According to Gale Glenn, former Vice Chair of the North American Industrial Hemp Council (NAIHC) there are unseen powers at work to scuttle Hemp production and cultivation.  While still serving on the board of the NAIHC, Ms. Glenn reported that 77% of Kentucky residents were polled as stating they were in favor of Hemp production, yet politicians never allowed the legislation or left it in committee. In her own words, ‘Politicians are afraid to support Hemp production because they think voters will think them soft on drugs. But people actually think them soft in the head.’

      And here is where the obvious is mixed-up with the perceived. Hemp is not and never was a drug. Now new light is shining on the obvious; there is more than a concerted push to keep it off the market.

      Some well known facts in the agro-industry signal more than compelling evidence to legalize the weed. For instance: It requires no chemical pesticide to grow; that’s very bad for agro-chemical manufactures.

      Additionally, the raw product can be used to make paper, polymers, feed-stock, plastics, bio-diesel, ethanol,  building materials, textiles, car bodies, pharmaceuticals, cosmetics and insulation materials…the list goes on and on; and of this abbreviated list, all of these products can be made cheaper, cleaner and more effectively than incumbent oil-based products. Are you starting to connect the dots? 

      Seemingly, Hemp is a miracle plant and America’s answer to our drawn-out recession—except for one fact; it would level the playing field in a free market. And the powers that be, do not want a free market; they want status-quo. Unfortunately, the powers that be, control congress and while we gain ground yearly, the end is always the same. No, it will not go to vote. But even without congress—with a simple presidential order—Obama could make Hemp legal; but he hasn’t. Over 70 years have passed since it was removed from the commercial market. However:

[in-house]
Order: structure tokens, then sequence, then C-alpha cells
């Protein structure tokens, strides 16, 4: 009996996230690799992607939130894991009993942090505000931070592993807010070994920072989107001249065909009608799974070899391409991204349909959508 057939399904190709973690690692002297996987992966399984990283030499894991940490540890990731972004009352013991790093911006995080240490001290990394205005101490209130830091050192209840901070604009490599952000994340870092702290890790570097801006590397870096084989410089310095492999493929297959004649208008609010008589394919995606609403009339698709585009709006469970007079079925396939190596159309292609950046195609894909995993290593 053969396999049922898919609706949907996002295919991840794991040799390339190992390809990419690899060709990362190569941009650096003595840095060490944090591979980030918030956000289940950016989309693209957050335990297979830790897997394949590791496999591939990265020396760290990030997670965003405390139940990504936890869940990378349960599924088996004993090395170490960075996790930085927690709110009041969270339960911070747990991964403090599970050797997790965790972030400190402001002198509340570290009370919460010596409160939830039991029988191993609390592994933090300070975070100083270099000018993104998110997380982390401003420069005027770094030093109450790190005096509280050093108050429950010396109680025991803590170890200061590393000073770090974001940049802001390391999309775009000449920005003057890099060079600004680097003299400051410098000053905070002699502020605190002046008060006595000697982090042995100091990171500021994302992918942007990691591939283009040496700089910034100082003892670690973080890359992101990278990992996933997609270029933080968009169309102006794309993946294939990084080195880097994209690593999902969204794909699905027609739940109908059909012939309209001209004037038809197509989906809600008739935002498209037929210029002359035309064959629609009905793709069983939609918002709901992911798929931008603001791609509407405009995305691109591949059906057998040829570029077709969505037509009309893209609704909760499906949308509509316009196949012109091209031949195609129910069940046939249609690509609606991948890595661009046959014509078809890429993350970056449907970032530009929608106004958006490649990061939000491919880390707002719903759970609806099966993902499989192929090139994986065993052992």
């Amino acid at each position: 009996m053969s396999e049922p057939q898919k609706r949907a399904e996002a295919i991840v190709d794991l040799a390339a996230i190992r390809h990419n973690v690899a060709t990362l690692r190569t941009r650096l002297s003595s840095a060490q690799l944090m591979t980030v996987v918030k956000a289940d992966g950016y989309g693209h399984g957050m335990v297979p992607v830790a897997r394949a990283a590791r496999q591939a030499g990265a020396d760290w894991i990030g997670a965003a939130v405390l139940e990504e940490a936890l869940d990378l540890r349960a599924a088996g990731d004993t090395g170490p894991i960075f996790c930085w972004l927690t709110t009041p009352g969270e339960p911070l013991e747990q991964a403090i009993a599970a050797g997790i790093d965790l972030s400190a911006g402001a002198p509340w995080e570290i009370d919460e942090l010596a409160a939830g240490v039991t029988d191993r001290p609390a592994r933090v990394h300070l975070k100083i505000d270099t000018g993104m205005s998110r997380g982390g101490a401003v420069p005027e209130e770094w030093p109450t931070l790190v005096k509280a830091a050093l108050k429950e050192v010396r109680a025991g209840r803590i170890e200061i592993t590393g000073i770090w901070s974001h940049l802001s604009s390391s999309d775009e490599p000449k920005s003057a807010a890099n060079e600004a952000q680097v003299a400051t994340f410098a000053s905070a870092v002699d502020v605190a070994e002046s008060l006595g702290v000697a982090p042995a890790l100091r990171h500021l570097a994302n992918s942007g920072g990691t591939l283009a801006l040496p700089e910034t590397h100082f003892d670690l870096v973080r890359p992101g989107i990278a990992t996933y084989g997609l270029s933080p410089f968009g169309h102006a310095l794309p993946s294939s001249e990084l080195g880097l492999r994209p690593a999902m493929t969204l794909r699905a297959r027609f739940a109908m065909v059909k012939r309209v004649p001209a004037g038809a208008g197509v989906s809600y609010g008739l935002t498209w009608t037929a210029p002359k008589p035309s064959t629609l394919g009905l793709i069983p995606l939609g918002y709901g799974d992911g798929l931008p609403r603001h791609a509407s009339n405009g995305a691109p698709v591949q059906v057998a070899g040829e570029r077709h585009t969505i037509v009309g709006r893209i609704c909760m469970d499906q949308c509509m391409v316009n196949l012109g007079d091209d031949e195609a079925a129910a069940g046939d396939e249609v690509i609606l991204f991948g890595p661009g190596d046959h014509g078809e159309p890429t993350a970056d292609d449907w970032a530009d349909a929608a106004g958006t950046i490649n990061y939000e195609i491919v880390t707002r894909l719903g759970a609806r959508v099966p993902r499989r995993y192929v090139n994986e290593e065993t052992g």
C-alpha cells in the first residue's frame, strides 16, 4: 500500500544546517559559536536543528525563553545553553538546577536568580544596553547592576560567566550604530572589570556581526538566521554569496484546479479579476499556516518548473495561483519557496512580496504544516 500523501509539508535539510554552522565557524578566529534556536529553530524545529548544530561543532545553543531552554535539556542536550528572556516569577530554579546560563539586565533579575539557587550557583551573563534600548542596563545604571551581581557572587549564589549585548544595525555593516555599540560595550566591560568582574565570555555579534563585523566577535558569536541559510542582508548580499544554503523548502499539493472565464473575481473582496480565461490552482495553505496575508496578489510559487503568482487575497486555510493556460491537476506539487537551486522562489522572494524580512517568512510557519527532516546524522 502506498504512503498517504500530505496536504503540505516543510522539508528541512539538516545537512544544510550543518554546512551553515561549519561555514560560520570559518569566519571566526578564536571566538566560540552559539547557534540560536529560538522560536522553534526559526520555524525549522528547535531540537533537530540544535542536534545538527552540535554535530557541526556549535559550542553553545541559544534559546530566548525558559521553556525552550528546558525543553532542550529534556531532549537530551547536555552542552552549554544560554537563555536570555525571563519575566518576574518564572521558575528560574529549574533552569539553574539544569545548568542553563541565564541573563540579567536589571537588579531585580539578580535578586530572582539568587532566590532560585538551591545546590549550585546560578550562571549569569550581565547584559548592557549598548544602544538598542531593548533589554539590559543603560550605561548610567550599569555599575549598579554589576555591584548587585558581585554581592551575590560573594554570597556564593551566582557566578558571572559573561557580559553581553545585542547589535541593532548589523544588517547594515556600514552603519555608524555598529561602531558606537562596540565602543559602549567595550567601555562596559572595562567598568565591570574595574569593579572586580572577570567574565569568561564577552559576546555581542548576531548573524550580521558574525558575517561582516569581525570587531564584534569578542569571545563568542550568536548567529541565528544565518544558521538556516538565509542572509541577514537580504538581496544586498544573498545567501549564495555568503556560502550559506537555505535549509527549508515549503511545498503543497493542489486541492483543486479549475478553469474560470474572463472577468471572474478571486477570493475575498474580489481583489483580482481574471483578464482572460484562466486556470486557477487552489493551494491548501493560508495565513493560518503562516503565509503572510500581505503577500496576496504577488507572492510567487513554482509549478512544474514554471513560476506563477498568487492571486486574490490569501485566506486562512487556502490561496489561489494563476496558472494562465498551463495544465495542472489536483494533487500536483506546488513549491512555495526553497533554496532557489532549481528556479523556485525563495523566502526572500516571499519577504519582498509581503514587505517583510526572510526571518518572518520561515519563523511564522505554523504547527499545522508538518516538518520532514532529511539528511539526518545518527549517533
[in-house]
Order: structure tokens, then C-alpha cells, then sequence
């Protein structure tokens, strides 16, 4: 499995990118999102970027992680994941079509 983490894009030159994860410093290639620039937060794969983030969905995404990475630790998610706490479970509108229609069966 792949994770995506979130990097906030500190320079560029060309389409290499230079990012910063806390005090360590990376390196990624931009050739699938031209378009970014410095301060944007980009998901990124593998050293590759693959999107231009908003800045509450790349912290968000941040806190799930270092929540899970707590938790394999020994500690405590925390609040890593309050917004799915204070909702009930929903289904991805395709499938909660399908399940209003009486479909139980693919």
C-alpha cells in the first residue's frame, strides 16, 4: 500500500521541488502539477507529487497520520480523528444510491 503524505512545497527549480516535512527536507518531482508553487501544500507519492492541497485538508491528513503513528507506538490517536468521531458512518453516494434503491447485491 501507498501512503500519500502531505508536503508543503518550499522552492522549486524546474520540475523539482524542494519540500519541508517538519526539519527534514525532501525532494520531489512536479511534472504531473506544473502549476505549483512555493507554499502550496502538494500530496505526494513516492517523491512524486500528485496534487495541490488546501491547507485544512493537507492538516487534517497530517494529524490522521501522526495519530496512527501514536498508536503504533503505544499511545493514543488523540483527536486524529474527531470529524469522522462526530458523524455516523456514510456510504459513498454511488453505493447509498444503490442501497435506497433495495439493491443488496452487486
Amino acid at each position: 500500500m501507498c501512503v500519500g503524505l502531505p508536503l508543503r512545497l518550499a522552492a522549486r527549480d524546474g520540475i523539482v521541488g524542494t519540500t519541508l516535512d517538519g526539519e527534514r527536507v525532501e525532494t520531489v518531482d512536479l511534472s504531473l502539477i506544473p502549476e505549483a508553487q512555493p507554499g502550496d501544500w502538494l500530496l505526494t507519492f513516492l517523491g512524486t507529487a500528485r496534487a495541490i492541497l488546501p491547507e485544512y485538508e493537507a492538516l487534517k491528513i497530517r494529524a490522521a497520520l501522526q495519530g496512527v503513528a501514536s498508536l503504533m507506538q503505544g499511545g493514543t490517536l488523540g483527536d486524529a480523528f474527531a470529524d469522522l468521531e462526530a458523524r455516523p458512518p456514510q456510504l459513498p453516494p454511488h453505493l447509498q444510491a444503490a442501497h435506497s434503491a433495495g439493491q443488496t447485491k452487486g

This year, Ron Paul, the senator from Texas, introduced HR 1831 (Industrial Hemp Farming Act of 2011). If you live in Miami or other recession hard-hit urban areas of the country, you’ll want to watch this bill as it makes it way through congress or never makes it past committee. Its passage or rejection will affect the prices at the pump and quite possibly any new business or jobs in your future.

      Meanwhile, if we keep poking, we’re bound to find the people responsible for the suppression of this job-creating, non drug, eco-friendly boon to our much needed economy.

      For more eye-opening information, please visit: Hemphasis and Legalizing industrial hemp

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      By R.J. Peters

      Since 1999 Mr. Peters has worked in alternative energy and environmental innovation. He has consulted with over 70 companies regarding green...

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      ----- Forwarded Message -----
      From: RJ Peters <rj@...>
      To: rj@...
      Sent: Monday, May 23, 2011 5:46 PM
      Subject: Why is Hemp Illegal?




      R.J. Peters

      Miami Environmental Examiner

      786 462 1096 office